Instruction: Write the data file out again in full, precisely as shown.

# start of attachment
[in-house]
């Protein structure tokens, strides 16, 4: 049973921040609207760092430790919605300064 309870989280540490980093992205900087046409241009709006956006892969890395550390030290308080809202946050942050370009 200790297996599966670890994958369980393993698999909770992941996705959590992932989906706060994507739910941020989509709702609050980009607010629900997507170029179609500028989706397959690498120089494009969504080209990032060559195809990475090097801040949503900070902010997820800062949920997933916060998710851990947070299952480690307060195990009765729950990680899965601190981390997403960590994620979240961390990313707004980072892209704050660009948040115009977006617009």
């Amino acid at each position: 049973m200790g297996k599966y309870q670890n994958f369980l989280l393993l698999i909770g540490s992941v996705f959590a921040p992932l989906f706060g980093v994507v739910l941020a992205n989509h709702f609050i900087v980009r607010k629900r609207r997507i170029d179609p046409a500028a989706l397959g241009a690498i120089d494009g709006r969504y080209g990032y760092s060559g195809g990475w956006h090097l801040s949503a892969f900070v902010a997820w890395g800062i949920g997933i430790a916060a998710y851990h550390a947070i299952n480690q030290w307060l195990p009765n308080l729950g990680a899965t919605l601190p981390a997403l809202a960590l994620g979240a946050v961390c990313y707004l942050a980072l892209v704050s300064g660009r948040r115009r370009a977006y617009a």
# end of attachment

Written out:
[in-house]
């Protein structure tokens, strides 16, 4: 049973921040609207760092430790919605300064 309870989280540490980093992205900087046409241009709006956006892969890395550390030290308080809202946050942050370009 200790297996599966670890994958369980393993698999909770992941996705959590992932989906706060994507739910941020989509709702609050980009607010629900997507170029179609500028989706397959690498120089494009969504080209990032060559195809990475090097801040949503900070902010997820800062949920997933916060998710851990947070299952480690307060195990009765729950990680899965601190981390997403960590994620979240961390990313707004980072892209704050660009948040115009977006617009």
């Amino acid at each position: 049973m200790g297996k599966y309870q670890n994958f369980l989280l393993l698999i909770g540490s992941v996705f959590a921040p992932l989906f706060g980093v994507v739910l941020a992205n989509h709702f609050i900087v980009r607010k629900r609207r997507i170029d179609p046409a500028a989706l397959g241009a690498i120089d494009g709006r969504y080209g990032y760092s060559g195809g990475w956006h090097l801040s949503a892969f900070v902010a997820w890395g800062i949920g997933i430790a916060a998710y851990h550390a947070i299952n480690q030290w307060l195990p009765n308080l729950g990680a899965t919605l601190p981390a997403l809202a960590l994620g979240a946050v961390c990313y707004l942050a980072l892209v704050s300064g660009r948040r115009r370009a977006y617009a």